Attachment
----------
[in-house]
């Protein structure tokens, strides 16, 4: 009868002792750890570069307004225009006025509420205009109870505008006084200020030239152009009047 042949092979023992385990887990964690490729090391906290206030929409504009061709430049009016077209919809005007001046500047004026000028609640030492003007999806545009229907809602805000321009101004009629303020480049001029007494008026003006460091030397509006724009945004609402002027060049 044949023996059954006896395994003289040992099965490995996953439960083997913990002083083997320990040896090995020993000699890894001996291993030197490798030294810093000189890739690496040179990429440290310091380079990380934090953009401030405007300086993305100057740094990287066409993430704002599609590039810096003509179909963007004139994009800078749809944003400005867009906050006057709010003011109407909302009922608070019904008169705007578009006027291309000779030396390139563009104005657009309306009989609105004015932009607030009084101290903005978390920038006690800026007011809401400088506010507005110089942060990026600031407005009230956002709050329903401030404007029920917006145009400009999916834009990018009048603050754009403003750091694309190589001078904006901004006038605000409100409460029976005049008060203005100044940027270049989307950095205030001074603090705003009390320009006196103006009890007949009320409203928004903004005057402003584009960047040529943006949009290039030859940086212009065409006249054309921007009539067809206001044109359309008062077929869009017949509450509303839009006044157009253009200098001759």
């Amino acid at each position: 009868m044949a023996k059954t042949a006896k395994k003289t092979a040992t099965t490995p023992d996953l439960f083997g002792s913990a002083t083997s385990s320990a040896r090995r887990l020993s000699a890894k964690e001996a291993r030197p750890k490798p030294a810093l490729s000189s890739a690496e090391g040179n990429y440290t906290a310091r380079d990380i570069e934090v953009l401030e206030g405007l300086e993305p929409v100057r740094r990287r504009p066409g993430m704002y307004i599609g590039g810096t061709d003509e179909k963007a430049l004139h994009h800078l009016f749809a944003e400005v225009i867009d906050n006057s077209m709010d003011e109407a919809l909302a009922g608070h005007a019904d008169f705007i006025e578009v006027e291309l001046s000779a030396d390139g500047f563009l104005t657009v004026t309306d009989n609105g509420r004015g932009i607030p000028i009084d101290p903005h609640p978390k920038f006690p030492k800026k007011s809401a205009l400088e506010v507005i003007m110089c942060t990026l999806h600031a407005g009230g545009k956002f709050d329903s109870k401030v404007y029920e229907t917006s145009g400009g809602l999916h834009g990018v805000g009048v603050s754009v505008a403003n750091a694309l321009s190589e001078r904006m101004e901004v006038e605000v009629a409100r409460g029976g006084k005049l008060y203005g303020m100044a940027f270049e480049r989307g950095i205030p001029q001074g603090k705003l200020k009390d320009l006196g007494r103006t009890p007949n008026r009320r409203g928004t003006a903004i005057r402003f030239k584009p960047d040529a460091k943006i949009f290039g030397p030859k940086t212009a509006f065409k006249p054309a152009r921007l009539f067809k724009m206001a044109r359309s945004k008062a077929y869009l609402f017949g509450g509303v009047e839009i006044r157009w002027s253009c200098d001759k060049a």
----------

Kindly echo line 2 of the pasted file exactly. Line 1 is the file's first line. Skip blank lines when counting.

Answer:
């Protein structure tokens, strides 16, 4: 009868002792750890570069307004225009006025509420205009109870505008006084200020030239152009009047 042949092979023992385990887990964690490729090391906290206030929409504009061709430049009016077209919809005007001046500047004026000028609640030492003007999806545009229907809602805000321009101004009629303020480049001029007494008026003006460091030397509006724009945004609402002027060049 044949023996059954006896395994003289040992099965490995996953439960083997913990002083083997320990040896090995020993000699890894001996291993030197490798030294810093000189890739690496040179990429440290310091380079990380934090953009401030405007300086993305100057740094990287066409993430704002599609590039810096003509179909963007004139994009800078749809944003400005867009906050006057709010003011109407909302009922608070019904008169705007578009006027291309000779030396390139563009104005657009309306009989609105004015932009607030009084101290903005978390920038006690800026007011809401400088506010507005110089942060990026600031407005009230956002709050329903401030404007029920917006145009400009999916834009990018009048603050754009403003750091694309190589001078904006901004006038605000409100409460029976005049008060203005100044940027270049989307950095205030001074603090705003009390320009006196103006009890007949009320409203928004903004005057402003584009960047040529943006949009290039030859940086212009065409006249054309921007009539067809206001044109359309008062077929869009017949509450509303839009006044157009253009200098001759």